• A Run Towards Perfection – In his fourth season as Memphis’ head coach, Josh Pastner has an opportunity to do something his predecessor, John Calipari, did with apparent ease for three straight seasons prior – have his Tigers run the table in C-USA. With the conference slightly weaker heading into this season (according to Ken Pomeroy), Memphis has a real opportunity to put up a perfect 16-0 regular season mark against their conference foes. It will still prove to be difficult, especially when facing UCF and Marshall twice as part of their unbalanced schedule, yet Memphis returns four starters and is sitting on a potential NBA lottery pick in Adonis Thomas if the 6’7” small forward can stay healthy for much of the season.

Josh Pastner leads a talented home-grown roster in Memphis’ final season in C-USA.

  • Welcoming Back a Legend – Anytime you can hire a head coach with a resume such as the 71-year old Larry Brown, I guess you have to do it, given SMU’s desperation to hire a big name. After all, you’re talking about a guy with an NCAA championship and an NBA championship on his resume. The problem is – aside from his age and inability to coach through the initial contract at his last three destinations – Brown has been away from the college game for nearly 25 years, when he won the 1988 NCAA championship coaching Danny Manning (who, interestingly, is a new C-USA coach himself) and the Kansas Jayhawks. How much can the Mustangs reasonably expect from Brown under these conditions? The cupboard is bare with the graduation of leading scorer and most efficient player, Robert Nyakundi, and the removal of four players including starting point guard Jeremiah Samarrippas, so you have to wonder if Brown will have the patience to stick around long enough to fully rebuild a SMU program that hasn’t been to the NCAA Tournament since 1993. One benefit from Brown’s hiring is that he has assembled an impressive coaching staff, which includes the Mustangs possible head-coach-in-waiting in Tim Jankovich.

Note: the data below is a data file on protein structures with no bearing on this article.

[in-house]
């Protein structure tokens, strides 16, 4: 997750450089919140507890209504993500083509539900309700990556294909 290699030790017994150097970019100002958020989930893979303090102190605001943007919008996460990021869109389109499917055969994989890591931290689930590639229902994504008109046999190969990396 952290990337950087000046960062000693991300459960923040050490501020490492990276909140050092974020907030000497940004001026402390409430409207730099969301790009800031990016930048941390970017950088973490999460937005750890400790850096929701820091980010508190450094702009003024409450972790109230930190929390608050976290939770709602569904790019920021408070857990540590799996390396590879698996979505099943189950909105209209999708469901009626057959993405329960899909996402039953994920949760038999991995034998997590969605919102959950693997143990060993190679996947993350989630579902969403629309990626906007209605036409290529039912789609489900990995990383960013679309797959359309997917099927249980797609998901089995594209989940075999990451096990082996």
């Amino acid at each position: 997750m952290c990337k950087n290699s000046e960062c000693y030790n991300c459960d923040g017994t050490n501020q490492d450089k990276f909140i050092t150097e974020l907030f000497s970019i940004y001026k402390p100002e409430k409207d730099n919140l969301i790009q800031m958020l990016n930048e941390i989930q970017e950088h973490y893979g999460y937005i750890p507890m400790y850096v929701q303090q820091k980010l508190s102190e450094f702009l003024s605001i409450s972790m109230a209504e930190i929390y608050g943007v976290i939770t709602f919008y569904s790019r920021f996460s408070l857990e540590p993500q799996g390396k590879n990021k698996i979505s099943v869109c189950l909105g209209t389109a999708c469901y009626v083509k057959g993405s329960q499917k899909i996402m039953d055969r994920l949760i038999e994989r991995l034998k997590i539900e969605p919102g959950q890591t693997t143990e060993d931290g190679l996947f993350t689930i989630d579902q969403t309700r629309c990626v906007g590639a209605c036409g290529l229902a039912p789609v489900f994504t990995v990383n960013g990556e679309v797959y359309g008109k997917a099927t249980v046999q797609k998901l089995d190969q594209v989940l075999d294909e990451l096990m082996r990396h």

• New Coaching Blood – Including Brown, there are four C-USA programs that hired new coaches this offseason, which makes up a whopping one third of the entire league. The most notable new hires are Brown and the aforementioned Danny Manning, who left his assistant post at Kansas in an attempt to push Tulsa out of complacency. Donnie Tyndall (Southern Miss) and Jerod Haase (UAB) complete the list of coaches. It will be an uphill battle in season one; research has shown head coaches typically struggle in their first season at their newest destination. Perhaps these men can buck the trend and adapt quickly, although the more likely scenario has some of the league taking advantage and pushing ahead of these rebuilding programs for the time being. Well, maybe except for Rice (more on that later)…